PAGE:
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Bankston v. Vandalia Correctional Center

United States District Court, S.D. Illinois

September 13, 2017

RINALDO BANKSTON, Plaintiff,
v.
VANDALIA CORRECTIONAL CENTER Defendant.

          MEMORANDUM AND ORDER

          MICHAEL J. REAGAN U.S. CHIEF DISTRICT JUDGE

         Plaintiff Rinaldo Bankston, an inmate in Shawnee Correctional Center, brings this action for deprivations of his constitutional rights pursuant to 42 U.S.C. § 1983 for events that occurred at Vandalia Correctional Center. Plaintiff requests financial compensation. This case is now before the Court for a preliminary review of the Complaint pursuant to 28 U.S.C. § 1915A, which provides:

(a) Screening - The court shall review, before docketing, if feasible or, in any event, as soon as practicable after docketing, a complaint in a civil action in which a prisoner seeks redress from a governmental entity or officer or employee of a governmental entity.
(b) Grounds for Dismissal - On review, the court shall identify cognizable claims or dismiss the complaint, or any portion of the complaint, if the complaint-
(1) is frivolous, malicious, or fails to state a claim on which relief may be granted; or
(2) seeks monetary relief from a defendant who is immune from such relief.

         An action or claim is frivolous if “it lacks an arguable basis either in law or in fact.” Neitzke v. Williams, 490 U.S. 319, 325 (1989). Frivolousness is an objective standard that refers to a claim that any reasonable person would find meritless. Lee v. Clinton, 209 F.3d 1025, 1026-27 (7th Cir. 2000). An action fails to state a claim upon which relief can be granted if it does not plead “enough facts to state a claim to relief that is plausible on its face.” Bell Atlantic Corp. v. Twombly, 550 U.S. 544, 570 (2007). The claim of entitlement to relief must cross “the line between possibility and plausibility.” Id. at 557. At this juncture, the factual allegations of the pro se complaint are to be liberally construed. See Rodriguez v. Plymouth Ambulance Serv., 577 F.3d 816, 821 (7th Cir. 2009).

         Upon careful review of the Complaint and any supporting exhibits, the Court finds it appropriate to exercise its authority under § 1915A; this action is subject to summary dismissal.

         The Complaint

         In his Complaint, Plaintiff alleges that the buildings and facilities at Vandalia Correctional Center are not “up to code” and thus he is at risk to be harmed. (Doc. 1, pp. 4-9). Specifically, he alleges that he might be subjected to lead poisoning, that someone (including him) might break one of the glass windows at the prison and use it to make a weapon, that the lack of air conditioning might cause him to become dehydrated, that he might get an infection, that the building is at risk of fire, that he can smell the toilets in the dormitory, that his soda is too hot in the summer, that the use of fans might exacerbate his allergies, that there's a scabies outbreak, that he caught toe fungus from used boots, and that Vandalia does not have security cameras. Id.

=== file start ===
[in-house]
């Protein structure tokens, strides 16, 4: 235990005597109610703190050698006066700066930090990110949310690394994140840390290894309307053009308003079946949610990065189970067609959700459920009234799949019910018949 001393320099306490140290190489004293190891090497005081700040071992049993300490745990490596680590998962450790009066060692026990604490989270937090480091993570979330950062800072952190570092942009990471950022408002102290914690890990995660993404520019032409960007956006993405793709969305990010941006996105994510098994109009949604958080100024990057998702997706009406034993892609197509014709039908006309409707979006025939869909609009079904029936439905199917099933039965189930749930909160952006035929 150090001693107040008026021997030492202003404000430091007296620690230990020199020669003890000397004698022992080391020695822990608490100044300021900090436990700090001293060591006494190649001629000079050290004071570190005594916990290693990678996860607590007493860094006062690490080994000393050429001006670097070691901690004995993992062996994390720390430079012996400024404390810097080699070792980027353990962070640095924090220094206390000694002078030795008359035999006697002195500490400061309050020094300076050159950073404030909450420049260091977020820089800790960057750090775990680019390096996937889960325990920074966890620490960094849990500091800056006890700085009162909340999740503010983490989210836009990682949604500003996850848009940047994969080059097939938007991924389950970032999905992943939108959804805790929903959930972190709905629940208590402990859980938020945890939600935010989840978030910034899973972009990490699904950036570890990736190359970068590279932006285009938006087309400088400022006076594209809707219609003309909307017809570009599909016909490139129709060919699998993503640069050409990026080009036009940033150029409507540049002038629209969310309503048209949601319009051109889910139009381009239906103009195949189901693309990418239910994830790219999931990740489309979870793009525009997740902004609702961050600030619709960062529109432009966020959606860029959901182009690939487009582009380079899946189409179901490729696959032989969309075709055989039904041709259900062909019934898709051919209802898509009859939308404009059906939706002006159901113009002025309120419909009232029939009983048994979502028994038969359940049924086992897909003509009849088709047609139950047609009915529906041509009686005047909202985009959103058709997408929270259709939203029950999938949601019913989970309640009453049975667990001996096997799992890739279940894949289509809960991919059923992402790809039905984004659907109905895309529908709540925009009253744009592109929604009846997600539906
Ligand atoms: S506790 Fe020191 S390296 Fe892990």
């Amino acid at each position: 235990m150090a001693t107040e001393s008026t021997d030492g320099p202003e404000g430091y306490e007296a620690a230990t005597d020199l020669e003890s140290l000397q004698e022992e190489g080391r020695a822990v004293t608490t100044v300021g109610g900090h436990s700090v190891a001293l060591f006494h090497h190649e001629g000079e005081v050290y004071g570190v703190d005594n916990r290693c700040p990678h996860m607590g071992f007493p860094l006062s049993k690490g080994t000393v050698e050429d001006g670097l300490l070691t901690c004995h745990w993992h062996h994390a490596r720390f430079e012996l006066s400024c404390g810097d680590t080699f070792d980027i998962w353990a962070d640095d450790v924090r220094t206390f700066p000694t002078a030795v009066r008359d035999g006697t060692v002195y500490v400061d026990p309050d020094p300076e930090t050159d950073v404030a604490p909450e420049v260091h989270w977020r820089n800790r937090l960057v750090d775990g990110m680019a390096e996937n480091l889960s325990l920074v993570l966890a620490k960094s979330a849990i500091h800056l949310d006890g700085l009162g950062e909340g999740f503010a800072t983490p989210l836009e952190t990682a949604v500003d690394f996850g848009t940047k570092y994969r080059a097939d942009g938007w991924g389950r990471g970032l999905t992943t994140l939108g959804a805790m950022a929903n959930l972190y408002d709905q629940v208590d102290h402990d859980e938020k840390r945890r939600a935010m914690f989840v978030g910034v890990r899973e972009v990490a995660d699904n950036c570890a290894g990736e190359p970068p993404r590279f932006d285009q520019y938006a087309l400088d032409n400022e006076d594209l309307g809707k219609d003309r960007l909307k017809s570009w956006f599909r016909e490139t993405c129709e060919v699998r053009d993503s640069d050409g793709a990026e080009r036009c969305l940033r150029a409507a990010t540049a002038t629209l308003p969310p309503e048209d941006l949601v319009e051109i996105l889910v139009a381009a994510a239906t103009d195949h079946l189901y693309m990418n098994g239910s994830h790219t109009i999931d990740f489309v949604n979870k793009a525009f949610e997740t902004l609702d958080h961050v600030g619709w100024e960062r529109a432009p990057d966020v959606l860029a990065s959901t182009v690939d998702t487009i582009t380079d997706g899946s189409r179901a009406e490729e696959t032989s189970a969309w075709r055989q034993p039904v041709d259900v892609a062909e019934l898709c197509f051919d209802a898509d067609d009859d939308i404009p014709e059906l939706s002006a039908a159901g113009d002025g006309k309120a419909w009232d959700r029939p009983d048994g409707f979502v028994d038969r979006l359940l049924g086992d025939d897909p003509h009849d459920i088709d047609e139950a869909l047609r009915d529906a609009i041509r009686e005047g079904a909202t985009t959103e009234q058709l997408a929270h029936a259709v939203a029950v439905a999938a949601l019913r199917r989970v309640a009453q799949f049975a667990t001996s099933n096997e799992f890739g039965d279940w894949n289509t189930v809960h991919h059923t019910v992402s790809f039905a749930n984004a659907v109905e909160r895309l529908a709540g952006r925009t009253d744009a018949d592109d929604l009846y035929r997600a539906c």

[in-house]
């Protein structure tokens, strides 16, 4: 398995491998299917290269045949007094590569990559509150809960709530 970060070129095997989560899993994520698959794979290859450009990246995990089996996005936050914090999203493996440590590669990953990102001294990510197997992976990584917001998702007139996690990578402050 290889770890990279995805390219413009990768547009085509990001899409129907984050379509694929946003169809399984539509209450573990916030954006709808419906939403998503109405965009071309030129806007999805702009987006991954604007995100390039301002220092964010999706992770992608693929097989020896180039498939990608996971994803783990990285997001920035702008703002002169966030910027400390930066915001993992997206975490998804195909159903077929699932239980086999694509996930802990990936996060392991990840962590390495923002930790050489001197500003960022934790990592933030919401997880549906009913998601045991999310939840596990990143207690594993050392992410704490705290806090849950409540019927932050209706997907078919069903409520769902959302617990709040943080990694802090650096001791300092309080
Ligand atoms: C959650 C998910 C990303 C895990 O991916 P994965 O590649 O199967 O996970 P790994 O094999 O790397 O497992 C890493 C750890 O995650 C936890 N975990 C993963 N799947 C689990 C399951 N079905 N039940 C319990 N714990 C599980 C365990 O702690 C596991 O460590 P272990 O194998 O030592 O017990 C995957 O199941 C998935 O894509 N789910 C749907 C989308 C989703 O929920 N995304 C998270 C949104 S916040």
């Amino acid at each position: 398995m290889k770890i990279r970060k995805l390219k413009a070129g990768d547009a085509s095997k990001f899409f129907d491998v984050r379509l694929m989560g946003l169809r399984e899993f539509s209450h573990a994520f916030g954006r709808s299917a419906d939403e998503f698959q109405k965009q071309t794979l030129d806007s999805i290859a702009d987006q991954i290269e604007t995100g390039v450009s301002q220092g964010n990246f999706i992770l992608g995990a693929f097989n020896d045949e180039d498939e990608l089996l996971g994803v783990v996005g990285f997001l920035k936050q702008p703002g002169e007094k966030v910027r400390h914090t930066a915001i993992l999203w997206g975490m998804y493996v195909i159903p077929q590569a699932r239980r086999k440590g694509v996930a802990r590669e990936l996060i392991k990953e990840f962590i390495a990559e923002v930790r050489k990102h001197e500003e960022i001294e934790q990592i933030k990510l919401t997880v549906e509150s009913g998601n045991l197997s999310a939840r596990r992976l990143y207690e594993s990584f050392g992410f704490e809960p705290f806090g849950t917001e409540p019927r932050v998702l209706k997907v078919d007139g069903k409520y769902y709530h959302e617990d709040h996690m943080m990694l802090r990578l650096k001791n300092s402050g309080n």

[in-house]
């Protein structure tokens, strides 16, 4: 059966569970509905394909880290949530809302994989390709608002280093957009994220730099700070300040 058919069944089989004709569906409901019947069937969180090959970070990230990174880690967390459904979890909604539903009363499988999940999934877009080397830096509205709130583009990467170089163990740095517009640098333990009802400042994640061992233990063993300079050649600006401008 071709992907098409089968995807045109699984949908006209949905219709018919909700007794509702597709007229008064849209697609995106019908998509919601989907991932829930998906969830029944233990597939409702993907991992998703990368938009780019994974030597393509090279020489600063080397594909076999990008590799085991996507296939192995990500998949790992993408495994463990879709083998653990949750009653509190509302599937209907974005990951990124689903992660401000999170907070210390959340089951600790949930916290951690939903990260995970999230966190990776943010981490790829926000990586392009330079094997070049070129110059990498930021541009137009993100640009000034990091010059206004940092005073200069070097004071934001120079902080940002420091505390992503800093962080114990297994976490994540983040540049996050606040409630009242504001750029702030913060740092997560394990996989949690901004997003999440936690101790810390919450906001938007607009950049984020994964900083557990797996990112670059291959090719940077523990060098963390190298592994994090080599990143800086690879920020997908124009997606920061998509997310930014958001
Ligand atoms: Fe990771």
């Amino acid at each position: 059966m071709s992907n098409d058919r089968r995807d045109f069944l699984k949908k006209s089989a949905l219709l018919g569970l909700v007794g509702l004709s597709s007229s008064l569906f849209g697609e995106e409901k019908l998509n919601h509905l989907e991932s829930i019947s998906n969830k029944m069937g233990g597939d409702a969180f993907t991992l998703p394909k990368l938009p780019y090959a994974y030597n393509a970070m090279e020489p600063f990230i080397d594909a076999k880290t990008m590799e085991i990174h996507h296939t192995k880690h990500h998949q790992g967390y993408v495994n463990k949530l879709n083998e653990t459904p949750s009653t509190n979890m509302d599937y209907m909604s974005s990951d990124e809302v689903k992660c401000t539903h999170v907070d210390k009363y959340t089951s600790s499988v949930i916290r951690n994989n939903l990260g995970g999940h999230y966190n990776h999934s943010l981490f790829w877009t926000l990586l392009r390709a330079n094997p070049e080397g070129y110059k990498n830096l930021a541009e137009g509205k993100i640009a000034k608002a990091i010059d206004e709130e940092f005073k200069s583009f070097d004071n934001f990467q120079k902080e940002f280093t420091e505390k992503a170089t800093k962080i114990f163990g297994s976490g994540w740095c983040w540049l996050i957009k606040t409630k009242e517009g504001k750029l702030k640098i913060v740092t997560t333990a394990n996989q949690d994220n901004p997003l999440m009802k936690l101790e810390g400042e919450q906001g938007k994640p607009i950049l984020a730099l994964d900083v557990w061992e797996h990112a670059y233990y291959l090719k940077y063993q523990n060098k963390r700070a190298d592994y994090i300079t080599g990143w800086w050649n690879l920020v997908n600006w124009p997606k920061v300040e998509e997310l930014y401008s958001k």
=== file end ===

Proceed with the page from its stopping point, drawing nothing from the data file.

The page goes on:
Discussion

         At this stage, Plaintiff's Complaint fails because he has not named a proper defendant. Vandalia Correctional Center, which is a division of the Illinois Department of Corrections, is not a “person” within the meaning of the Civil Rights Act, and is not subject to a § 1983 suit. Will v. Mich. Dep't of State Police, 491 U.S. 58, 71 (1989). See also Wynn v. Southward, 251 F.3d 588, 592 (7th Cir. 2001) (Eleventh Amendment bars suits against states in federal court for money damages); Billman v. Ind. Dep't of Corr., 56 F.3d 785, 788 (7th Cir. 1995) (state Department of Corrections is immune from suit by virtue of Eleventh Amendment); Hughes v. Joliet Corr. Ctr., 931 F.2d 425, 427 (7th Cir. 1991) (same); Santiago v. Lane, 894 F.2d 219, 220 n. 3 (7th Cir. 1990) (same). The Court will allow Plaintiff to amend the Complaint in order to name a proper defendant.

         Plaintiff should take note that there is no supervisory liability in a § 1983 action; thus to be held individually liable, a defendant must be “‘personally responsible for the deprivation of a constitutional right.'” Sanville v. McCaughtry, 266 F.3d 724, 740 (7th Cir. 2001) (quoting Chavez v. Ill. State Police, 251 F.3d 612, 651 (7th Cir. 2001). Plaintiff may only name those who were directly involved in the actions he complains of.

         Plaintiff should also be aware that many of his allegations are mere speculation. Plaintiff has not alleged that he was actually harmed by many of the conditions he complains of; he only alleges that he “might” be harmed. Plaintiff cannot recover compensatory damages unless he has suffered a physical injury. 42 U.S.C. 1997e(e) (“No Federal Civil action may be brought by a prisoner confined in a jail, prison, or other correctional facility, for mental or emotional injury suffered while in custody without a prior showing of physical injury. . .”). The ...


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